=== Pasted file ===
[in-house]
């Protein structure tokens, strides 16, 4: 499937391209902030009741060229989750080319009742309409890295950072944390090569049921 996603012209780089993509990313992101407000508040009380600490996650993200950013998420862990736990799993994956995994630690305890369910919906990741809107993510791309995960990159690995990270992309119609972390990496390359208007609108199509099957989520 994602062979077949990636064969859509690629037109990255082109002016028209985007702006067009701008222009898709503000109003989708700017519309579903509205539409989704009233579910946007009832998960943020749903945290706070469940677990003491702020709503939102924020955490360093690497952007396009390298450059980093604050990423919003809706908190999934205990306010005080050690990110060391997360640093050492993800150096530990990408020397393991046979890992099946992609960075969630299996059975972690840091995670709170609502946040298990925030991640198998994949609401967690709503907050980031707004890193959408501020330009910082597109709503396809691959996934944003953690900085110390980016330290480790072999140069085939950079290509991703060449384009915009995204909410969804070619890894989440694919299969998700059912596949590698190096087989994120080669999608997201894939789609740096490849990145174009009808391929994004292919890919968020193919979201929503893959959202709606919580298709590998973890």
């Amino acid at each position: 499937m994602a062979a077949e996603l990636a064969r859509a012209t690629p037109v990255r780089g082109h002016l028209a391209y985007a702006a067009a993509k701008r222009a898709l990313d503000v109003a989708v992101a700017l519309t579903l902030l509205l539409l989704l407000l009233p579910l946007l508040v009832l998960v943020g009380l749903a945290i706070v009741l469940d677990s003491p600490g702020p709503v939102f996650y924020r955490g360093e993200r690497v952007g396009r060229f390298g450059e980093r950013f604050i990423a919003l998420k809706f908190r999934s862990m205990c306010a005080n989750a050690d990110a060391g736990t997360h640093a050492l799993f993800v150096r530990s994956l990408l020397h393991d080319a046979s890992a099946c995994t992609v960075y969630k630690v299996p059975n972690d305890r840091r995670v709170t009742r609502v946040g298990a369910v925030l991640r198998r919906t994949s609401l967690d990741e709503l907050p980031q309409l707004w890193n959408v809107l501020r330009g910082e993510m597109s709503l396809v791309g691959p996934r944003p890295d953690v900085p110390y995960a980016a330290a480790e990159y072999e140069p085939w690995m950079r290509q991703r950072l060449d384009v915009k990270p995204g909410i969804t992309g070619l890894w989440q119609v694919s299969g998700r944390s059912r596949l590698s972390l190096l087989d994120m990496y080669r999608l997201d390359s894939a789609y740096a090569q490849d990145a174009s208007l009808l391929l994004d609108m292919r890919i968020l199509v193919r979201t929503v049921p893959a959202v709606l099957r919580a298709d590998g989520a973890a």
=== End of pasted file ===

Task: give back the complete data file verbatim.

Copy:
[in-house]
């Protein structure tokens, strides 16, 4: 499937391209902030009741060229989750080319009742309409890295950072944390090569049921 996603012209780089993509990313992101407000508040009380600490996650993200950013998420862990736990799993994956995994630690305890369910919906990741809107993510791309995960990159690995990270992309119609972390990496390359208007609108199509099957989520 994602062979077949990636064969859509690629037109990255082109002016028209985007702006067009701008222009898709503000109003989708700017519309579903509205539409989704009233579910946007009832998960943020749903945290706070469940677990003491702020709503939102924020955490360093690497952007396009390298450059980093604050990423919003809706908190999934205990306010005080050690990110060391997360640093050492993800150096530990990408020397393991046979890992099946992609960075969630299996059975972690840091995670709170609502946040298990925030991640198998994949609401967690709503907050980031707004890193959408501020330009910082597109709503396809691959996934944003953690900085110390980016330290480790072999140069085939950079290509991703060449384009915009995204909410969804070619890894989440694919299969998700059912596949590698190096087989994120080669999608997201894939789609740096490849990145174009009808391929994004292919890919968020193919979201929503893959959202709606919580298709590998973890």
């Amino acid at each position: 499937m994602a062979a077949e996603l990636a064969r859509a012209t690629p037109v990255r780089g082109h002016l028209a391209y985007a702006a067009a993509k701008r222009a898709l990313d503000v109003a989708v992101a700017l519309t579903l902030l509205l539409l989704l407000l009233p579910l946007l508040v009832l998960v943020g009380l749903a945290i706070v009741l469940d677990s003491p600490g702020p709503v939102f996650y924020r955490g360093e993200r690497v952007g396009r060229f390298g450059e980093r950013f604050i990423a919003l998420k809706f908190r999934s862990m205990c306010a005080n989750a050690d990110a060391g736990t997360h640093a050492l799993f993800v150096r530990s994956l990408l020397h393991d080319a046979s890992a099946c995994t992609v960075y969630k630690v299996p059975n972690d305890r840091r995670v709170t009742r609502v946040g298990a369910v925030l991640r198998r919906t994949s609401l967690d990741e709503l907050p980031q309409l707004w890193n959408v809107l501020r330009g910082e993510m597109s709503l396809v791309g691959p996934r944003p890295d953690v900085p110390y995960a980016a330290a480790e990159y072999e140069p085939w690995m950079r290509q991703r950072l060449d384009v915009k990270p995204g909410i969804t992309g070619l890894w989440q119609v694919s299969g998700r944390s059912r596949l590698s972390l190096l087989d994120m990496y080669r999608l997201d390359s894939a789609y740096a090569q490849d990145a174009s208007l009808l391929l994004d609108m292919r890919i968020l199509v193919r979201t929503v049921p893959a959202v709606l099957r919580a298709d590998g989520a973890a």